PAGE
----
RESPONSE OF STRAWBERRY CULTIVARS: 'CAMAROSA', 'CANDONGA' AND 'VENTANA' TO INOCULATION WITH ISOLATES OF MACROPHOMINA PHASEOLINA
The presence of the soil-borne fungus Macrophomina phaseolina which causes crown and root rot of strawberries has recently been reported in Huelva, Spain. The response toward this pathogen of the cultivars: Camarosa, Candonga and Ventana (the most common strawberry cultivars planted in this area) was characterized by artificial inoculation under greenhouse conditions. Six isolates were used in two pathogenicity assays with different inoculation methods: i) by inserting a fungus-colonized toothpick into each crown and ii) by pouring a sclerotia suspension into the pots. The areas under the disease progress curves were used as a disease severity measure for statistical comparisons. For the toothpick inoculation method there were no differences on severity between cultivars or isolates. For the sclerotia suspension inoculation method, results indicate that characterised cultivars manifest different susceptibility to crown and root rot caused by M. phaseolina depending on the isolate.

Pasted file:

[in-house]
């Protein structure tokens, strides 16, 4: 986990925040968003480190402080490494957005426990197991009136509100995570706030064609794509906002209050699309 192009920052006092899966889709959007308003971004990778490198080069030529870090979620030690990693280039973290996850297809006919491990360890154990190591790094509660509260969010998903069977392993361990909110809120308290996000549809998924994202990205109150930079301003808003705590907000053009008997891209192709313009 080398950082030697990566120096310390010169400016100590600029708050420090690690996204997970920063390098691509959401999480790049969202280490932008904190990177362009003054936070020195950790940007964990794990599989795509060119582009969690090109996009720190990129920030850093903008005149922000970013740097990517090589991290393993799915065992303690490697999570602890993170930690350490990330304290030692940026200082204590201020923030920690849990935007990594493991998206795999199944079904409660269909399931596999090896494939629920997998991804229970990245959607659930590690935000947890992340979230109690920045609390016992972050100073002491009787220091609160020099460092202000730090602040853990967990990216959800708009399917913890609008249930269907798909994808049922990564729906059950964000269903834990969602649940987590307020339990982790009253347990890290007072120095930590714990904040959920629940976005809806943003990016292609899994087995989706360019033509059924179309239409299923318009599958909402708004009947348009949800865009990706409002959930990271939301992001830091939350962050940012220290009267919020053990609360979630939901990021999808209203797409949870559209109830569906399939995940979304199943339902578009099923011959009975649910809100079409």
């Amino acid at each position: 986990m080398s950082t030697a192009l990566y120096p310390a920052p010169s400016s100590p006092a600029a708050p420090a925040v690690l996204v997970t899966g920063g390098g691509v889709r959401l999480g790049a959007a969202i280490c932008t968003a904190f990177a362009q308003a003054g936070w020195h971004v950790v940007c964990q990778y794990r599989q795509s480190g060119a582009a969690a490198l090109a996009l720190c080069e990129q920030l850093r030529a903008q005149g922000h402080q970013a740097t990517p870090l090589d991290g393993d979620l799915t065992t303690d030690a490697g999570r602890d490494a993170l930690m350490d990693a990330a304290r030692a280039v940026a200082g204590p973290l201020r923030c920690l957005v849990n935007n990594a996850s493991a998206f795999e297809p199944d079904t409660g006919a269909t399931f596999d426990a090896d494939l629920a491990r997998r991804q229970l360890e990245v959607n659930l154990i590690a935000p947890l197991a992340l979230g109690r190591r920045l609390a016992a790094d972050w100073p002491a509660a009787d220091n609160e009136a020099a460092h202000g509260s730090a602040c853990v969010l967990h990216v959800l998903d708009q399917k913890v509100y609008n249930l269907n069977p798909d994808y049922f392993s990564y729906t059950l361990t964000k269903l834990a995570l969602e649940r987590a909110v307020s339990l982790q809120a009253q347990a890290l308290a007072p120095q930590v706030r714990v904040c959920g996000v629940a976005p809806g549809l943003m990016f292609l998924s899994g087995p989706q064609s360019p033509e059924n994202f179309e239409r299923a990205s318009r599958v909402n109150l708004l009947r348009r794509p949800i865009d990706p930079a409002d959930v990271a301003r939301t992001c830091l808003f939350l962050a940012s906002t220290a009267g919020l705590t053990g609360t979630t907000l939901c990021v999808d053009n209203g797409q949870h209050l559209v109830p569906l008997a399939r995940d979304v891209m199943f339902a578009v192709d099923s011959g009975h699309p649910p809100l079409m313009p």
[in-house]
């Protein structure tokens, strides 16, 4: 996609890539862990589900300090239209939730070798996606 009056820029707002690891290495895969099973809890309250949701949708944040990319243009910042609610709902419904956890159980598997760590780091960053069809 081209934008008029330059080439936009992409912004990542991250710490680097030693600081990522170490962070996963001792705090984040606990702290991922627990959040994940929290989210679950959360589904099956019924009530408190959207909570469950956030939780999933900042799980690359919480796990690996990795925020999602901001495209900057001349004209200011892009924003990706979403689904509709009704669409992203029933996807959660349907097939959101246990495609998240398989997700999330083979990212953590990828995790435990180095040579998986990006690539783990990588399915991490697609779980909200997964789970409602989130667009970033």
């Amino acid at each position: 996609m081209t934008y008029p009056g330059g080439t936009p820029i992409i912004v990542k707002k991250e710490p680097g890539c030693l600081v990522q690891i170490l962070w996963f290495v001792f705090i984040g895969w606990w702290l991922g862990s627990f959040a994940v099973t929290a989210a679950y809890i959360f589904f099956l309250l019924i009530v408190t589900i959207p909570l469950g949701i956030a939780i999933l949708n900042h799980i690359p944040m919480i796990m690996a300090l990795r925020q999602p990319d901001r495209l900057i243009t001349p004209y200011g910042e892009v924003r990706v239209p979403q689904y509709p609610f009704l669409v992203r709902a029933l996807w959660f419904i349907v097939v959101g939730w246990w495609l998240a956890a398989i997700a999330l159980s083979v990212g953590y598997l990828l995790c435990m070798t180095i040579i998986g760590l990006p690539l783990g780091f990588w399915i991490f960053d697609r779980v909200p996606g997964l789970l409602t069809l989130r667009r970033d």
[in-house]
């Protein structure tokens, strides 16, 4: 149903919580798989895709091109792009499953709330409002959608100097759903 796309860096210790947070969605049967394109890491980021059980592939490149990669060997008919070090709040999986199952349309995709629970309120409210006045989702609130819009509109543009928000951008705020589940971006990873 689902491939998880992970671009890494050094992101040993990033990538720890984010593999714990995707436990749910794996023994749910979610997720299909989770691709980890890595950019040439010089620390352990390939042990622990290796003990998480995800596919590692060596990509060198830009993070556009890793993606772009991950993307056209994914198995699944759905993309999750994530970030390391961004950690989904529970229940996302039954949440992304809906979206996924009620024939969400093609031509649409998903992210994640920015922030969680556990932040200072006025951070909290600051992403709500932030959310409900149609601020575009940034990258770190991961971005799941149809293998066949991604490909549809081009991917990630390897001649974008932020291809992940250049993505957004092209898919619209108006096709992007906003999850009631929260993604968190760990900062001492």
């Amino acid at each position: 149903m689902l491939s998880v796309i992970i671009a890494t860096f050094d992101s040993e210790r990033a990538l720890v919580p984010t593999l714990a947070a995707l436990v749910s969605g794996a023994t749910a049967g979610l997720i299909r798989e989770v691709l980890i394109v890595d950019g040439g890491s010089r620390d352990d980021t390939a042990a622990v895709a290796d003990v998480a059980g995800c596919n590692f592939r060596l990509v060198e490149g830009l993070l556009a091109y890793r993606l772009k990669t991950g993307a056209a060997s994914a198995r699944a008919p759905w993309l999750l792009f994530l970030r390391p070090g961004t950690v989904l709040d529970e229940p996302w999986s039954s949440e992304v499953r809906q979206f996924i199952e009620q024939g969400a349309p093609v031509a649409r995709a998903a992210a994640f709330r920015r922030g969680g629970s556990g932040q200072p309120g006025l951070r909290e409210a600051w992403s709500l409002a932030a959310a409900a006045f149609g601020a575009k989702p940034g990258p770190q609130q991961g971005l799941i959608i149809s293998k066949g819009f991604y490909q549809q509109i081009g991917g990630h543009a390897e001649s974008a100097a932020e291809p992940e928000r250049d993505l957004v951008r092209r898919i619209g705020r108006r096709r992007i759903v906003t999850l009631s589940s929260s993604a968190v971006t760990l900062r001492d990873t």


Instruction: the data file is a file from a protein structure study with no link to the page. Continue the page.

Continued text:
Avilés, M., Castillo, S., Borrero, C., Castillo, M.L., Zea-Bonilla, T. and Pérez-Jiménez, R.M. (2009). RESPONSE OF STRAWBERRY CULTIVARS: 'CAMAROSA', 'CANDONGA' AND 'VENTANA' TO INOCULATION WITH ISOLATES OF MACROPHOMINA PHASEOLINA. Acta Hortic. 842, 291-294
cultivar susceptibility, Fragaria × ananassa, pathogen virulence